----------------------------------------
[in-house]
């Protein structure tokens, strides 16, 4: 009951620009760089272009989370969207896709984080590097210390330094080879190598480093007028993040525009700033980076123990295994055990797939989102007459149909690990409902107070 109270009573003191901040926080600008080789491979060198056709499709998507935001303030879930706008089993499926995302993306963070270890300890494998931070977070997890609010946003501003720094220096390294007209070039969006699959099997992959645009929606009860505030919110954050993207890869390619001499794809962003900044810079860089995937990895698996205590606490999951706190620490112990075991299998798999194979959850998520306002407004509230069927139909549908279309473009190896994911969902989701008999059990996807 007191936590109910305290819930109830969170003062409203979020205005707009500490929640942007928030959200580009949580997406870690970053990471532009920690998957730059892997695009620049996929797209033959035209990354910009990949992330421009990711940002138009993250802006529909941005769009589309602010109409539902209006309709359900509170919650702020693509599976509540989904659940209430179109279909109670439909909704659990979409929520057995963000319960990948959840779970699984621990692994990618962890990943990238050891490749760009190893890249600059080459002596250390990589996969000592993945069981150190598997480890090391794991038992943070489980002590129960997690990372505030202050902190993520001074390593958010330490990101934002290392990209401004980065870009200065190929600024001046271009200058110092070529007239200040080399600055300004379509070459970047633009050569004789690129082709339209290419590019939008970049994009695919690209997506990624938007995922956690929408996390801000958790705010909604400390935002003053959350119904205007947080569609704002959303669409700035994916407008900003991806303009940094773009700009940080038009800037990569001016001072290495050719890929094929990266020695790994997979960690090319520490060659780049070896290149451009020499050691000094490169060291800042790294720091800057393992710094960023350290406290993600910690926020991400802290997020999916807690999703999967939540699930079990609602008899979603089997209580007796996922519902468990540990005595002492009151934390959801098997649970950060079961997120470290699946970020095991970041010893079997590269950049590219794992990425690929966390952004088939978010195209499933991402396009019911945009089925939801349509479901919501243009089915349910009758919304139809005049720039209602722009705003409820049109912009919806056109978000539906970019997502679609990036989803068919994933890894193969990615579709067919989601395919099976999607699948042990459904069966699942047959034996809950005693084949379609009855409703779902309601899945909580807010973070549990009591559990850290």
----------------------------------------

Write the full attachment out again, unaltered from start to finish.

[in-house]
């Protein structure tokens, strides 16, 4: 009951620009760089272009989370969207896709984080590097210390330094080879190598480093007028993040525009700033980076123990295994055990797939989102007459149909690990409902107070 109270009573003191901040926080600008080789491979060198056709499709998507935001303030879930706008089993499926995302993306963070270890300890494998931070977070997890609010946003501003720094220096390294007209070039969006699959099997992959645009929606009860505030919110954050993207890869390619001499794809962003900044810079860089995937990895698996205590606490999951706190620490112990075991299998798999194979959850998520306002407004509230069927139909549908279309473009190896994911969902989701008999059990996807 007191936590109910305290819930109830969170003062409203979020205005707009500490929640942007928030959200580009949580997406870690970053990471532009920690998957730059892997695009620049996929797209033959035209990354910009990949992330421009990711940002138009993250802006529909941005769009589309602010109409539902209006309709359900509170919650702020693509599976509540989904659940209430179109279909109670439909909704659990979409929520057995963000319960990948959840779970699984621990692994990618962890990943990238050891490749760009190893890249600059080459002596250390990589996969000592993945069981150190598997480890090391794991038992943070489980002590129960997690990372505030202050902190993520001074390593958010330490990101934002290392990209401004980065870009200065190929600024001046271009200058110092070529007239200040080399600055300004379509070459970047633009050569004789690129082709339209290419590019939008970049994009695919690209997506990624938007995922956690929408996390801000958790705010909604400390935002003053959350119904205007947080569609704002959303669409700035994916407008900003991806303009940094773009700009940080038009800037990569001016001072290495050719890929094929990266020695790994997979960690090319520490060659780049070896290149451009020499050691000094490169060291800042790294720091800057393992710094960023350290406290993600910690926020991400802290997020999916807690999703999967939540699930079990609602008899979603089997209580007796996922519902468990540990005595002492009151934390959801098997649970950060079961997120470290699946970020095991970041010893079997590269950049590219794992990425690929966390952004088939978010195209499933991402396009019911945009089925939801349509479901919501243009089915349910009758919304139809005049720039209602722009705003409820049109912009919806056109978000539906970019997502679609990036989803068919994933890894193969990615579709067919989601395919099976999607699948042990459904069966699942047959034996809950005693084949379609009855409703779902309601899945909580807010973070549990009591559990850290």